Q So your character is a close ‘buddy’ with Kaoru played by Yoshino Kimura?

Kokoro is a physician and Kaoru is a surgeon. One of the main facts about the world of oncology, is that there are many specialists required for just one patient. I’ve also been used to the term ‘buddy’ in detective dramas, but this is the first time to see it being used in a medical drama. The intriguing thing is that even though we are both doctors, our field of expertise is completely different. However, since they both have the same goal of treating cancer patients, it will be interesting to see how it all develops as the series continues.

Q Do you think that Kokoro’s relationship with Kaoru is a kind of like a friendship you get during adulthood? What do you think about forming new friendships when you’re adults?

Compared to how friendships naturally grow in one’s childhood years, the way we share life’s various experiences with one another eventually lead directly to the development of friendships and emotional ties when we are adults. So in this sense, I think it’s important to cherish friendship ties from adulthood. Even in situations when you feel that a friendship has been teared apart, the hope that it can be healed once again, may be different from our younger years. In this light, I think that the relationship between Kokoro and Kaoru has not developed to a point which they can refer to as a strong ‘friendship bond.’ However, I think their ties will develop as we move further into the story. And as they are women working in the same career field, who are sure to understand one’s situations, both of them can support and help out in the areas which the other lacks, whilst saving the lives of patients.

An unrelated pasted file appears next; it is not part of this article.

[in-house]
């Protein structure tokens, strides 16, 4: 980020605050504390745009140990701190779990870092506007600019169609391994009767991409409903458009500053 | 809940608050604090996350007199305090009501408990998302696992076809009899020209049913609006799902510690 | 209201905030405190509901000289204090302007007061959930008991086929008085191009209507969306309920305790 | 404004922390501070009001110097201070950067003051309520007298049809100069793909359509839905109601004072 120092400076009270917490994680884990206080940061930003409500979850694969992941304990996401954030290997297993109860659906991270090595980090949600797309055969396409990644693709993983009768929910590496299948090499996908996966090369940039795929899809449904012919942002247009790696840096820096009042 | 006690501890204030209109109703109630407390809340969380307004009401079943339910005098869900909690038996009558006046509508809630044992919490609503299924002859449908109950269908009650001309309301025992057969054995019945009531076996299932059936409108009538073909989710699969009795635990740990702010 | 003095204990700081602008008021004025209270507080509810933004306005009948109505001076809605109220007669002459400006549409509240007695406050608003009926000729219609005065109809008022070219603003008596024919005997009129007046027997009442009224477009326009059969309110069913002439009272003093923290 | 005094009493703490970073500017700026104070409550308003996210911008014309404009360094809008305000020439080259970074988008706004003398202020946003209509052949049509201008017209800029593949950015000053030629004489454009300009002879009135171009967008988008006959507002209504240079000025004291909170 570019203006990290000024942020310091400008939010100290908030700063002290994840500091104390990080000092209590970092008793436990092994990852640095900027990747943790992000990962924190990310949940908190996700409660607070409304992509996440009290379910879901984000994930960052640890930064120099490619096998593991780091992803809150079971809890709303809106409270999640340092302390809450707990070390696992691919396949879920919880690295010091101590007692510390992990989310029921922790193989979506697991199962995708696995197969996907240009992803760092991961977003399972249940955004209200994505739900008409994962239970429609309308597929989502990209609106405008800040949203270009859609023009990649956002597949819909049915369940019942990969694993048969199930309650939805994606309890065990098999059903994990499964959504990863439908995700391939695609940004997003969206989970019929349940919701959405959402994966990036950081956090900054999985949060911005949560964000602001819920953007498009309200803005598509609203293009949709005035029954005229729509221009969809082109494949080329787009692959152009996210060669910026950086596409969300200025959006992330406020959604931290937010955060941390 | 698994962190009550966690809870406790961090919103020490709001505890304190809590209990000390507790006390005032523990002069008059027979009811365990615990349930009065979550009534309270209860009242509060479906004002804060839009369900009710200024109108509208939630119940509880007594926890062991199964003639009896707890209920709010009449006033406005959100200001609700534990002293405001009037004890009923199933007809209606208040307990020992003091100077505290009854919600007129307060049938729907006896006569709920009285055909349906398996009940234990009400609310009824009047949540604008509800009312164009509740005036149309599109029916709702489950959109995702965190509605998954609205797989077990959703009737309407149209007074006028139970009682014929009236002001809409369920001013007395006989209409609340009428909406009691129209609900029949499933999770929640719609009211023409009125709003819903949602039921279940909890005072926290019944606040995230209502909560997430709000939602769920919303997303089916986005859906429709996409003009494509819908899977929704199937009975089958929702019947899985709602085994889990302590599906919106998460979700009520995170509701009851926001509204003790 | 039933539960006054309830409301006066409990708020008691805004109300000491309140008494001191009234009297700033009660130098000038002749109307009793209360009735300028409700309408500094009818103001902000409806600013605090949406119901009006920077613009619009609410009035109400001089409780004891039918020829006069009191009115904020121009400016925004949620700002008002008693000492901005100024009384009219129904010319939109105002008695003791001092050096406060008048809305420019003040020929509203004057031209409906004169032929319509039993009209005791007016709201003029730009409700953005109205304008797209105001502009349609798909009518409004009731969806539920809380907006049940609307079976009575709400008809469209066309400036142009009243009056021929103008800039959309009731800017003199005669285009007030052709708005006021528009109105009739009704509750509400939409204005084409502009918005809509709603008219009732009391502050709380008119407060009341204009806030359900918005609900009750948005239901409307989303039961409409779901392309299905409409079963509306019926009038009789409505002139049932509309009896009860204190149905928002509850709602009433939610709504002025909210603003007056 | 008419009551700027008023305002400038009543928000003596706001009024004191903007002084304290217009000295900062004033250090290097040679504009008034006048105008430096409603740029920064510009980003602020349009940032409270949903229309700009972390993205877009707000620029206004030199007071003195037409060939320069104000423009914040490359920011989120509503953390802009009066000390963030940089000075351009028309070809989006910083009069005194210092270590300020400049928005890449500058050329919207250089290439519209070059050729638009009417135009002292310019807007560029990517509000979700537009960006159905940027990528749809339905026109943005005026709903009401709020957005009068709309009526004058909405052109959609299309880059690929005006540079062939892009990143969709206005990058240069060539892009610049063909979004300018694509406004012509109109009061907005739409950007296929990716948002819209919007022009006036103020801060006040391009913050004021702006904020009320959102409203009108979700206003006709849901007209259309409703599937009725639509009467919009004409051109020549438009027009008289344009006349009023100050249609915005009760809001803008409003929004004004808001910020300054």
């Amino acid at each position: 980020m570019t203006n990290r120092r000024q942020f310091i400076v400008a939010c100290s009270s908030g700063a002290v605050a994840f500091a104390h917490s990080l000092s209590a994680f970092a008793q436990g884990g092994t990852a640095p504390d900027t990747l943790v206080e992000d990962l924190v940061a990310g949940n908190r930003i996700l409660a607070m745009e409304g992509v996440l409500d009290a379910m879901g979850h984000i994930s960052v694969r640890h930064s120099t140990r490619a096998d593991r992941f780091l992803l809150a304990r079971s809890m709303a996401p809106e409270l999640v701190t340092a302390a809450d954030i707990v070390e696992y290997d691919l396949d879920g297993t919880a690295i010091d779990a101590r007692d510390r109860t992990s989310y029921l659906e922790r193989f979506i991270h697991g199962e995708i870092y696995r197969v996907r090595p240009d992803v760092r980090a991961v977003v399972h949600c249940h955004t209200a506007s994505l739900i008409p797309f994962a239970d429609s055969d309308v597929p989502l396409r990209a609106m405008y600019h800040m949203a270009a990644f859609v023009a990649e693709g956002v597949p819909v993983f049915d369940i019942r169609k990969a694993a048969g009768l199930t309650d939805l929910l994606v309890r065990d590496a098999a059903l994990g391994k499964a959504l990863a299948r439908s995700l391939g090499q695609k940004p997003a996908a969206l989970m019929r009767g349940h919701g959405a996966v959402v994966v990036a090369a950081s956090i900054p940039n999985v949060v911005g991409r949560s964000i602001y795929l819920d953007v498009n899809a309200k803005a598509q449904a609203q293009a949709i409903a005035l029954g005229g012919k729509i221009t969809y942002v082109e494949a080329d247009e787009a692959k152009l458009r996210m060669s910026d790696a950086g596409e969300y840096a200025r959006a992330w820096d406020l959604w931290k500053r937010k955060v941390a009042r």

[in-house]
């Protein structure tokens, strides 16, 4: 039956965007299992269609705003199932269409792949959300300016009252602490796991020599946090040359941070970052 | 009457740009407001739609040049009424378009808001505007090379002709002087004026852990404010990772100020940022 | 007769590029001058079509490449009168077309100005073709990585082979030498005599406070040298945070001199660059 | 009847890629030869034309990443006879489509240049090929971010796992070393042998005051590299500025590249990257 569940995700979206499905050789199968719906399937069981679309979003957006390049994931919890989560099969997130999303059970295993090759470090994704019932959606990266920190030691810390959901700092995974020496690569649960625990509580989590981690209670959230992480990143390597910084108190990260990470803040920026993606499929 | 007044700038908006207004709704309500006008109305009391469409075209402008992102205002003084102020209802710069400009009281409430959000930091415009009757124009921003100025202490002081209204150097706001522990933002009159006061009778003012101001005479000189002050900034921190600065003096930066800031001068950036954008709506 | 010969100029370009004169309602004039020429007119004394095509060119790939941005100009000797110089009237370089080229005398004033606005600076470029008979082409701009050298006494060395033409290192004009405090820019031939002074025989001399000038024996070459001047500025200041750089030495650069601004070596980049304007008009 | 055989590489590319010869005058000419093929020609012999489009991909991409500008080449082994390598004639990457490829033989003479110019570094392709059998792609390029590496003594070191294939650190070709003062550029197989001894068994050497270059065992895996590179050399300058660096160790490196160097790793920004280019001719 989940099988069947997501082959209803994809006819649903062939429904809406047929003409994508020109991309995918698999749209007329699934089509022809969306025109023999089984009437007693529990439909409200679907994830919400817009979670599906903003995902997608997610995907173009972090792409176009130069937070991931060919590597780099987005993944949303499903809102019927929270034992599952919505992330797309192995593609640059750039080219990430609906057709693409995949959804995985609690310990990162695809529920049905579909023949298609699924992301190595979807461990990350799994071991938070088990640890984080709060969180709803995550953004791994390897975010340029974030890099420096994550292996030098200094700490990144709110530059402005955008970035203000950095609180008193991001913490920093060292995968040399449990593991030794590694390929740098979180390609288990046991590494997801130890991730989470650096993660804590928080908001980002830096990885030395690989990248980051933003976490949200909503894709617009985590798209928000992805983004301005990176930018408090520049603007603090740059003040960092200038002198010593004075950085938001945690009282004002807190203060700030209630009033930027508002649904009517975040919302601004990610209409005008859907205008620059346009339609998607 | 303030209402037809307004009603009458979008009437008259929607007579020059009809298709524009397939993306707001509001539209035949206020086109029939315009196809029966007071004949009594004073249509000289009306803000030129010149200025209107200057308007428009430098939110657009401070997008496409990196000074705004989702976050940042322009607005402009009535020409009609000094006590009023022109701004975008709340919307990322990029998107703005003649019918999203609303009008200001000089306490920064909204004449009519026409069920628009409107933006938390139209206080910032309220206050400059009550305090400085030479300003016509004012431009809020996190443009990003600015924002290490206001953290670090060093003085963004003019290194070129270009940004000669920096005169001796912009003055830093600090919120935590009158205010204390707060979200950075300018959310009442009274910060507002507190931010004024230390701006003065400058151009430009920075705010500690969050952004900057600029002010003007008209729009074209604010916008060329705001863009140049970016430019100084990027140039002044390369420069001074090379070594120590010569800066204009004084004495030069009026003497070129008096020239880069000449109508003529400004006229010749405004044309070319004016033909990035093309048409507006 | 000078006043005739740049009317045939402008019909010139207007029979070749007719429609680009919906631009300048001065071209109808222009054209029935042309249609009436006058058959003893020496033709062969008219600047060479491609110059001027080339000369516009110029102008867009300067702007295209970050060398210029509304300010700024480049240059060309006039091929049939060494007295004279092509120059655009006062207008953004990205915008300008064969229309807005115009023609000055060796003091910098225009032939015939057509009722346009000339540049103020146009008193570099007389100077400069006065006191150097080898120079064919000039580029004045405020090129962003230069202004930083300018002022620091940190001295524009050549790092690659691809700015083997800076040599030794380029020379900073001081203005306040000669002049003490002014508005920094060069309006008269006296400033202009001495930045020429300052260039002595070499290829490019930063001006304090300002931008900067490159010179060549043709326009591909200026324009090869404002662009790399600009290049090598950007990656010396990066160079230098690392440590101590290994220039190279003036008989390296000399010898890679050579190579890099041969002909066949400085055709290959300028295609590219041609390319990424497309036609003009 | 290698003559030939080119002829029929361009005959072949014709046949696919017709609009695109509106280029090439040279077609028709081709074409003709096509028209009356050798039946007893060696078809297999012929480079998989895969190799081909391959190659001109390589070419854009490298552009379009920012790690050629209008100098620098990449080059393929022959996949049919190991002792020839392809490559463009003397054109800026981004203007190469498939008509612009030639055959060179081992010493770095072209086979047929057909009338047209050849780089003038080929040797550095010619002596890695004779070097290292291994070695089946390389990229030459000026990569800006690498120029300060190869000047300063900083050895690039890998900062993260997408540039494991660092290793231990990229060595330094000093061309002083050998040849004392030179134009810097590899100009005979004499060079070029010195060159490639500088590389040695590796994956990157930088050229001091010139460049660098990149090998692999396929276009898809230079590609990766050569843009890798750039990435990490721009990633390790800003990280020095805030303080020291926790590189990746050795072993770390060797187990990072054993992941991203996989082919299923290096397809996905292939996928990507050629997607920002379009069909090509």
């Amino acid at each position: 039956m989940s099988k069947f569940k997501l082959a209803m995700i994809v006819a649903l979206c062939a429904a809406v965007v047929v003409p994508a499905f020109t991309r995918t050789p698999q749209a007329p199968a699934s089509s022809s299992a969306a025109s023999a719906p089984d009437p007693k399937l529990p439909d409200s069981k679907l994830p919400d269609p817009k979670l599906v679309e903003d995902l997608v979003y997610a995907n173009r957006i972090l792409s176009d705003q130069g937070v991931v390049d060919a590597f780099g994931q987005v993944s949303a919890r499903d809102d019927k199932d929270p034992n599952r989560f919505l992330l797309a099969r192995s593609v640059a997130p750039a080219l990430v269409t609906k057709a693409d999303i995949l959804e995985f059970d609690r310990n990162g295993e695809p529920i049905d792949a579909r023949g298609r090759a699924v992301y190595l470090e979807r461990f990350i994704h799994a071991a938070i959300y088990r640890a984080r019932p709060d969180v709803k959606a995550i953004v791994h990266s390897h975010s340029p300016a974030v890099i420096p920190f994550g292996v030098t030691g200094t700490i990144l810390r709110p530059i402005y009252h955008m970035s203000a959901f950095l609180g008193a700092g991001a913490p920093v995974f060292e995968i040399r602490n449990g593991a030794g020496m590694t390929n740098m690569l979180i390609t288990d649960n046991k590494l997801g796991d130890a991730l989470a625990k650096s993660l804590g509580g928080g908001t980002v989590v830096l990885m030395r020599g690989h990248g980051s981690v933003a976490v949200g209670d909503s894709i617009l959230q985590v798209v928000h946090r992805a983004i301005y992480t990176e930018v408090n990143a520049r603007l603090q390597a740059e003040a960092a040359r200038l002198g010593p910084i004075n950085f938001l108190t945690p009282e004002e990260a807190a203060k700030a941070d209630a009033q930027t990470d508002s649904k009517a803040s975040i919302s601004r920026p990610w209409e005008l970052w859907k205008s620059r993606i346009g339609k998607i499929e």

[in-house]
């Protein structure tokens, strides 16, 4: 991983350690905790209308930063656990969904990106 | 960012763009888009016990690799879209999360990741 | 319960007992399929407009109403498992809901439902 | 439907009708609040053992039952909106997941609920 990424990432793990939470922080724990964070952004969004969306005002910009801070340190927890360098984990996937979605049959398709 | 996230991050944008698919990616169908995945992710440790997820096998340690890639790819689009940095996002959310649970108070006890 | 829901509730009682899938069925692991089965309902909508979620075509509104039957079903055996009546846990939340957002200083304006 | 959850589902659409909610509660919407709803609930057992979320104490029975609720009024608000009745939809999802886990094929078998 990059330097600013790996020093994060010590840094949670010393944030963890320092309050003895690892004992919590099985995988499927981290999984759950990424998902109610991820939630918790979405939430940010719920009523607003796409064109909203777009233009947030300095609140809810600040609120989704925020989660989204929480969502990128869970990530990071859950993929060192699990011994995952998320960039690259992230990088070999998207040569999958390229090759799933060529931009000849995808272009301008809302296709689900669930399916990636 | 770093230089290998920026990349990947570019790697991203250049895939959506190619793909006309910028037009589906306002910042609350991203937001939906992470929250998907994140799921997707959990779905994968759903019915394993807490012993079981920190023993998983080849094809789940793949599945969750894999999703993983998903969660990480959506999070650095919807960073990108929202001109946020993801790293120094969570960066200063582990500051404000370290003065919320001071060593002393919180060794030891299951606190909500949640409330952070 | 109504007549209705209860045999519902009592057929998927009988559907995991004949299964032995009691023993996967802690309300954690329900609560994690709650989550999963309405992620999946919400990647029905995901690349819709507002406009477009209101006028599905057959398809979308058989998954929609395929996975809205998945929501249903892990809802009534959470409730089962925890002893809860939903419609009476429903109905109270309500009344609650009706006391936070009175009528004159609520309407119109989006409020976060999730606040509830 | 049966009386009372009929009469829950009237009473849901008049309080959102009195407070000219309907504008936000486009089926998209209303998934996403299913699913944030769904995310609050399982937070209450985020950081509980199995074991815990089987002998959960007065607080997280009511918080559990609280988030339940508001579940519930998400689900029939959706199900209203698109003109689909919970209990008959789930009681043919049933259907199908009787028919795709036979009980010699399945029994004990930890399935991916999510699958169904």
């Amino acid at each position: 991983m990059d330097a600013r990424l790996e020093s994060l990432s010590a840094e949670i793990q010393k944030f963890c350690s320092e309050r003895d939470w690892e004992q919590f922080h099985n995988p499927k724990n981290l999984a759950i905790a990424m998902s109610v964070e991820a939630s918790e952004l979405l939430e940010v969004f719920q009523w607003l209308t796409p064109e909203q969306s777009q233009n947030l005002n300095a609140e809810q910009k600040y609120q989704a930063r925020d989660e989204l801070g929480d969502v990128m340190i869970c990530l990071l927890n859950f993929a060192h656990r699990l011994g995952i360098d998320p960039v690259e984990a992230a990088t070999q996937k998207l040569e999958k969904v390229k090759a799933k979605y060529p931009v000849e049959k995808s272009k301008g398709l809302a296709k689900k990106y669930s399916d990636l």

Q What are the areas you are excited about in the filming sessions?

I've worked with Houka Kinoshita several times in the past, and it always makes me feel excited, as it’s hard to predict at which kind of timing he will come out with his lines. It's also fantastic seeing the cast members in their white coats. In the first episode there's a line, "feel most at ease." I hope to be able to create a cozy environment at my character’s hospital department with the other cast members based on this image.

Q Are there any special messages that you hope to project out to the viewers through the drama series?

Before I was offered the part, I didn't know much about the world of medical oncology. I had always thought that the treatment of cancer was completely based on surgery. However, policies for treatment usually in fact gets decided by medical oncologists. I really wish that as many patients as possible will move a step closer to being successfully treated through medical oncology. And by recognizing about the existence of this field, I hope that people will further increase their knowledge about cancer in general, as well as about its patients and doctors associated with it.